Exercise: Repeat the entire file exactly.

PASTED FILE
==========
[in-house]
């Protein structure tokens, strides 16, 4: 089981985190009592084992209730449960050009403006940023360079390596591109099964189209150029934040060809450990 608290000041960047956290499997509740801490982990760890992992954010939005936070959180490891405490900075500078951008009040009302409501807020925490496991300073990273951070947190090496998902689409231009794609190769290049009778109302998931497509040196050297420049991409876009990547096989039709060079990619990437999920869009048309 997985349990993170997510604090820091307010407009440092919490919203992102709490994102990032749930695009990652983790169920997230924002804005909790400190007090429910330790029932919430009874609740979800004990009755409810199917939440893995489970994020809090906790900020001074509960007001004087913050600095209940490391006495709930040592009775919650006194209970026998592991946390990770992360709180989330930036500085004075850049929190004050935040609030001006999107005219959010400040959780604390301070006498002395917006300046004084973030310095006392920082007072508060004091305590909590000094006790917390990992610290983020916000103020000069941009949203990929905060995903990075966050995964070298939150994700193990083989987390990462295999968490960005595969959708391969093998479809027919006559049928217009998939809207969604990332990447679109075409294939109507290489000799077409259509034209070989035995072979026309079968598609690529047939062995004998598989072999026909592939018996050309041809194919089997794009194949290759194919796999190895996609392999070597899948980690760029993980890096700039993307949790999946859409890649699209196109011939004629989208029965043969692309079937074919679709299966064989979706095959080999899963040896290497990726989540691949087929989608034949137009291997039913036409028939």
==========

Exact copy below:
[in-house]
């Protein structure tokens, strides 16, 4: 089981985190009592084992209730449960050009403006940023360079390596591109099964189209150029934040060809450990 608290000041960047956290499997509740801490982990760890992992954010939005936070959180490891405490900075500078951008009040009302409501807020925490496991300073990273951070947190090496998902689409231009794609190769290049009778109302998931497509040196050297420049991409876009990547096989039709060079990619990437999920869009048309 997985349990993170997510604090820091307010407009440092919490919203992102709490994102990032749930695009990652983790169920997230924002804005909790400190007090429910330790029932919430009874609740979800004990009755409810199917939440893995489970994020809090906790900020001074509960007001004087913050600095209940490391006495709930040592009775919650006194209970026998592991946390990770992360709180989330930036500085004075850049929190004050935040609030001006999107005219959010400040959780604390301070006498002395917006300046004084973030310095006392920082007072508060004091305590909590000094006790917390990992610290983020916000103020000069941009949203990929905060995903990075966050995964070298939150994700193990083989987390990462295999968490960005595969959708391969093998479809027919006559049928217009998939809207969604990332990447679109075409294939109507290489000799077409259509034209070989035995072979026309079968598609690529047939062995004998598989072999026909592939018996050309041809194919089997794009194949290759194919796999190895996609392999070597899948980690760029993980890096700039993307949790999946859409890649699209196109011939004629989208029965043969692309079937074919679709299966064989979706095959080999899963040896290497990726989540691949087929989608034949137009291997039913036409028939």